Poison baits are helpful in controlling slugs and snails, but they will kill all slugs and snails, including those you may find interesting or pretty. Baits are always only part of snail and slug control. You can use them to get rid of as much as about 90% of an infestation, but they are never completely effective. You will always need some additional means of pest management.
Metaldhyde, also known as Meta, is the most commonly used slug and snail bait. About 85% of the snail and slug products sold contain this chemical.
Metaldehyde is the same chemical that the human body generates during a hangover (although humans take another step and transform it into acetaldehyde). Metaldehyde makes slugs and snails “drunk,” incapable of purposeful movement. Just as too much alcohol might make a human throw up, metaldehyde can make a slug or snail generate slime. If the weather is warm and dry, and the animal is poisoned when it is outside its hiding places, it may die of dehydration by sliming itself to death.
Metaldehyde slug and snail baits are about 95% cereal and 5% metaldehyde. The cereal is intended to entice the gastropods to take the bait. The problem with most metaldehyde formulations is that the 5% metaldehyde that kills about 90% of slugs and snails is also toxic to children and pets. Meta baits that contain 2% or 4% metaldehyde may only kill about 50% of snails and slugs, but they are much safer for pets and people.
Metaldehyde is also available without the usual bait ingredients. If you have pets or small children, or if you welcome wildlife in your garden, you should use non-bait granules rather than food-laced bait pellets. Food baits are attractive to pests, but they are also attractive to pets. There are many cases of poisoning of cats and dogs by slug and snail bait. Metaldehyde is also toxic to aquatic life. If you have a pond in your garden, you must not use metaldehyde anywhere on near it. The product kills fish and aquatic insects. In the USA, it’s against the law to use it near a body of water.
For this reason, metaldehyde is available without the bait component. Liquid metaldehyde drenches are a highly effective way to control slugs and snails in potted plants. Metaldehyde sprays a convenient way to protect flowering plants, but they are too toxic to be used on vegetables.
Regardless of whether you use pellets or liquids, you should only use metaldehyde under appropriate weather conditions. Meta kills slugs and snails by inducing them to secrete slime. They generate so much slime that they eventually die of dehydration. More slugs and snails will be killed if you put out metaldehyde in hot, dry weather rather than in moist, cool weather. In dry weather, Meta will kill a slug in just a day. If it rains, however, the slug may survive.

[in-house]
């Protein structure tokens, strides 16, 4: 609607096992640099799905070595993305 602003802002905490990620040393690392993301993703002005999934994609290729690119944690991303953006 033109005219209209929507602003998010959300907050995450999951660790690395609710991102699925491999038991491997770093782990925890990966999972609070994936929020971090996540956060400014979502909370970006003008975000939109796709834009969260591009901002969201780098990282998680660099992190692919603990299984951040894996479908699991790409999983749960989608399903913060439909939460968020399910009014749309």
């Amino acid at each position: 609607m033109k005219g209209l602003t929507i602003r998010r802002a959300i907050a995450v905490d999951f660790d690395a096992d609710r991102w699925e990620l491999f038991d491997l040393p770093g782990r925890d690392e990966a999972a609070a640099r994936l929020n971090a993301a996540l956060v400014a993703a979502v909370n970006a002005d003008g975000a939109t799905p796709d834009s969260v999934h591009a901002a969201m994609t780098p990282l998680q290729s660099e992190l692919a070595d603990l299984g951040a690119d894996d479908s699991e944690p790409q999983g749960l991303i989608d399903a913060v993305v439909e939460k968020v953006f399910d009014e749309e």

Iron Phosphate and Chelated Iron
A less toxic approach to killing slugs and snails is to feed them iron phosphate, which is also known as ferric phosphate. This product is available as granules you can sprinkle over the ground, and as bait balls you can use to attract slugs and snails. Iron is nontoxic to plants. In fact, it may even prevent leaf yellowing (chlorosis). High doses of iron can be toxic to pets and humans, however, so if you are concerned about pets and children, you may want to sprinkle iron phosphate granules on the slime trails slugs and snails use to travel from their hiding places to their feeding grounds. Iron baits can be used safely around vegetables, berries, and fruit trees.
Chelated iron, also known as iron EDTA, is less toxic than ferric phosphate.
Generally speaking, Meta baits and other forms of metaldehyde kill fewer slugs and snails, but kill them more quickly, just in two or three days. Iron baits and other forms of iron kill more slugs and snails, but take about two weeks to do it. Meta is more effective in mating season (late spring or early summer in the UK, anytime the weather is humid and warm in the US) because it kills the pests before they can mate. Iron is OK for other times of year, when you are just trying to control your existing pest population, not to prevent reproduction.
Where Is the Best Place to Put Down Slug and Snail Baits?
Slugs and snails tend to travel to the same locations again and again, navigating along their slime trail. They often like to hang out around sprinkler heads, which are a prime location for placing baits. Because slugs and snails travel to the same locations repeatedly, you will get better results if you put out baits in the same locations repeatedly. Be sure you sprinkle baits rather than piling them. Piling baits makes them more attractive to pets and children, but doesn’t deliver a bigger dose of the poison to slugs or snails. “Bullet” baits like Deadline hold up better in parts of your garden that are frequently irrigated.
How Will You Know the Bait Worked?
Metaldehyde baits tend to kill slugs and snails where they eat them. You may find slug carcasses or broken shells around your garden when you use metaldehyde. Iron baits, on the other hand, only discourage feeding. Slugs and snails will tend to retreat to moist, cool hiding places and die there rather than in the open.
Baits Are Almost Never Enough
Slug and snail baits are almost never effective when they are used as the only method of pest control. Frequently an application of metaldehyde or iron phosphate will only kill about half the slugs and snails in the treatment area. Some slugs and snails will be well fed on your flowers and veggies and ignore the bait, or they will not eat enough to be killed, and others will have been buried in the ground at the time of treatment, like the Keel Slug. Use baits to save you some of the hard work of pest control, but don’t expect them to do the whole job. An excellent technique to use in conjunction with bait, is to use copper repellents such as mesh and tape, which does a fantastic job, especially with protecting flowers in pots.